With federal prison populations skyrocketing and nearly half of the nation’s federal inmates serving sentences for drug offenses, Assistant Majority Leader Dick Durbin, a Democrat, Senator Mike Lee, a Republican, have introduced the Smarter Sentencing Act, to modernize drug sentencing polices by giving federal judges more discretion in sentencing those convicted of non-violent offenses. Making these incremental and targeted changes could save taxpayers billions in the first years of enactment.
“Mandatory minimum sentences for non-violent drug offenses have played a huge role in the explosion of the U.S. prison population,” Durbin said. “Once seen as a strong deterrent, these mandatory sentences have too often been unfair, fiscally irresponsible and a threat to public safety. Given tight budgets and overcrowded prison cells, judges should be given the authority to conduct an individualized review in sentencing certain drug offenders and not be bound to outdated laws that have proven not to work and cost taxpayers billions.”
“Our current scheme of mandatory minimum sentences is irrational and wasteful,” Lee said. “By targeting particularly egregious mandatory minimums and returning discretion to federal judges in an incremental manner, the Smarter Sentencing Act takes an important step forward in reducing the financial and human cost of outdated and imprudent sentencing polices.”
The United States has seen a 500 percent increase in the number of inmates in federal custody over the last 30 years, in large part due to the increasing number and length of certain federal mandatory sentences. Mandatory sentences, particularly drug sentences, can force a judge to impose a one-size-fits-all sentence without taking into account the details of an individual case. Many of these sentences have disproportionately affected minority populations and helped foster deep distrust of the criminal justice system.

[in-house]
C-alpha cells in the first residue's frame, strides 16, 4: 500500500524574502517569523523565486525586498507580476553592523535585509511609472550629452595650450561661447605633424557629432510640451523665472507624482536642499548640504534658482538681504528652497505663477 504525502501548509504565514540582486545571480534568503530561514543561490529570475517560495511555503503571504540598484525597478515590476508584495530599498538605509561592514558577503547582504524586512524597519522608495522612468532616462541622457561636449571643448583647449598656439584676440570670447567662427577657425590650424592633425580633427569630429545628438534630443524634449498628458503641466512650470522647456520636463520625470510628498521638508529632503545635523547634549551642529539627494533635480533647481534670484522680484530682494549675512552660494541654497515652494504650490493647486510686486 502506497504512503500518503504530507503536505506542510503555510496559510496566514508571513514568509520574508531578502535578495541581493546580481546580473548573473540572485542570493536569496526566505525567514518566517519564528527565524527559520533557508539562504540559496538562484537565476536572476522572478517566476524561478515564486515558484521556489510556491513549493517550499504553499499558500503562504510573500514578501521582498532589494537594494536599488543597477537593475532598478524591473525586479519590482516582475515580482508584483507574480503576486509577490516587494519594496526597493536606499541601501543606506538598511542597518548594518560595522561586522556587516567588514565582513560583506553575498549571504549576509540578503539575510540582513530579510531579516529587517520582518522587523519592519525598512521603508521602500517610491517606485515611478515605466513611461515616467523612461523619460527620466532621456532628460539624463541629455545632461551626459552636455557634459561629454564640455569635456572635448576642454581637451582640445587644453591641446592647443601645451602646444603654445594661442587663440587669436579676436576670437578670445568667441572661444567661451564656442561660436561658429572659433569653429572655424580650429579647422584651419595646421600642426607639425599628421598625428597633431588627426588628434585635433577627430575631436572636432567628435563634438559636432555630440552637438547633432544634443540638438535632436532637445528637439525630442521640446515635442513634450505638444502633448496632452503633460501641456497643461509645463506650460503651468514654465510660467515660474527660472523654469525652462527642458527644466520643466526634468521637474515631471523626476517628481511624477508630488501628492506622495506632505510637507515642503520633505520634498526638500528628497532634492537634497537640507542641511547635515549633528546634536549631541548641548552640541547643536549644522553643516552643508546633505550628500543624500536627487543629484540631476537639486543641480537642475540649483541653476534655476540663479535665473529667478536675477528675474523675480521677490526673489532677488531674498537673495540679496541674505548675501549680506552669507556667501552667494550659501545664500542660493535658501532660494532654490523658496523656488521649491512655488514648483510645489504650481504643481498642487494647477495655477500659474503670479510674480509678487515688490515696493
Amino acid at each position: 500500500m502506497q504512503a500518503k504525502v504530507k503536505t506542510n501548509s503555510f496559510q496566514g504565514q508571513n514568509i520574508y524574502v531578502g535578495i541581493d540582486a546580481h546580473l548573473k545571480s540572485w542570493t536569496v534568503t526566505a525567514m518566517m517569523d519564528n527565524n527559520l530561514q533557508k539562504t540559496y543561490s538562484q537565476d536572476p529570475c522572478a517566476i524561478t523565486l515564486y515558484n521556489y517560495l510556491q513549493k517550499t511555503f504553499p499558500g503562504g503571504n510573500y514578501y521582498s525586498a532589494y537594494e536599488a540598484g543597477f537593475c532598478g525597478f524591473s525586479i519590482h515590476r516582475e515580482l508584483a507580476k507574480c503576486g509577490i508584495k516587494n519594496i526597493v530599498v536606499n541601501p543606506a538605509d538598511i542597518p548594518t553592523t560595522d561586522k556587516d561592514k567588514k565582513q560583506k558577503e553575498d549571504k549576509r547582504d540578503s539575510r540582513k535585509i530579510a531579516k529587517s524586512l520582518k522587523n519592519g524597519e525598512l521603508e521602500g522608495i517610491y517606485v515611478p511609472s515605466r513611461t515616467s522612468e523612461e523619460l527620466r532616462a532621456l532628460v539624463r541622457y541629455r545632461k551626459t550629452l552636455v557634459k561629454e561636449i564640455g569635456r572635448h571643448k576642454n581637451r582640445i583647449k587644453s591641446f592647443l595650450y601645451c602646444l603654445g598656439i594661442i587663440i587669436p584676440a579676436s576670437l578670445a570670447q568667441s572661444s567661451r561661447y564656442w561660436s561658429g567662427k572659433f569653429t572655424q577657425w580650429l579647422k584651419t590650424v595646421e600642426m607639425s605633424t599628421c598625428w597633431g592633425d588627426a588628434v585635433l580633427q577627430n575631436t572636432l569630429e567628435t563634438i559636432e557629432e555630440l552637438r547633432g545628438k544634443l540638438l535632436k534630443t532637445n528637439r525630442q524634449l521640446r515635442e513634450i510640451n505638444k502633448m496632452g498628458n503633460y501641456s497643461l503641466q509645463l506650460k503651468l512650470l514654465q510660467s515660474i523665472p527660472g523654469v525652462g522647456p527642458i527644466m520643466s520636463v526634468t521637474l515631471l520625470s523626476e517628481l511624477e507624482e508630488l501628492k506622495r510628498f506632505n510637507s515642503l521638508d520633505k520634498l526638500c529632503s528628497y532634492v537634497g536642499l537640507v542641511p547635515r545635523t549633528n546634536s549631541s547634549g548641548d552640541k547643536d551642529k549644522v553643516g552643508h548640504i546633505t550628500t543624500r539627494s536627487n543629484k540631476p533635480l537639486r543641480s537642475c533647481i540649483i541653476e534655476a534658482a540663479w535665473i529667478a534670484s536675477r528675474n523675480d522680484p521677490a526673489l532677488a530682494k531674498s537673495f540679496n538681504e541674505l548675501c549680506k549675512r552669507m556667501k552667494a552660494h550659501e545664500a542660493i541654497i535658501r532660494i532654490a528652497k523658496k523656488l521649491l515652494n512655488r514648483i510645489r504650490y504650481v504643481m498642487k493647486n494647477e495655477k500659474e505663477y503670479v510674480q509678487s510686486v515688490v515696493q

This large increase in prison populations has also put a strain on prison infrastructure and federal budgets. The Bureau of Prisons is nearly 40 percent over capacity and this severe overcrowding puts inmates and guards at risk. There is more than 50 percent overcrowding at high-security facilities. This focus on incarceration is also diverting increasingly limited funds from law enforcement and crime prevention to housing inmates. It currently costs nearly $30,000 to house just one federal inmate for a year. There are currently more than 219,000 inmates in federal custody, nearly half of them serving sentences for drug offenses.
The bill takes a studied and modest step in modernizing drug sentencing policy by:
- Modestly expanding the existing federal “safety valve" allowing federal judges to appropriately sentence certain non-violent drug offenders below existing mandatory minimums.
- Promoting sentencing consistent with the bipartisan Fair Sentencing Act which reduced a decades-long sentencing disparity between crack and powder cocaine offenses.
- The Smarter Sentencing Act lowers certain drug mandatory minimums, allowing judges to determine, based on individual circumstances, when the harshest penalties should apply.
Read more about the Fair Sentencing Act.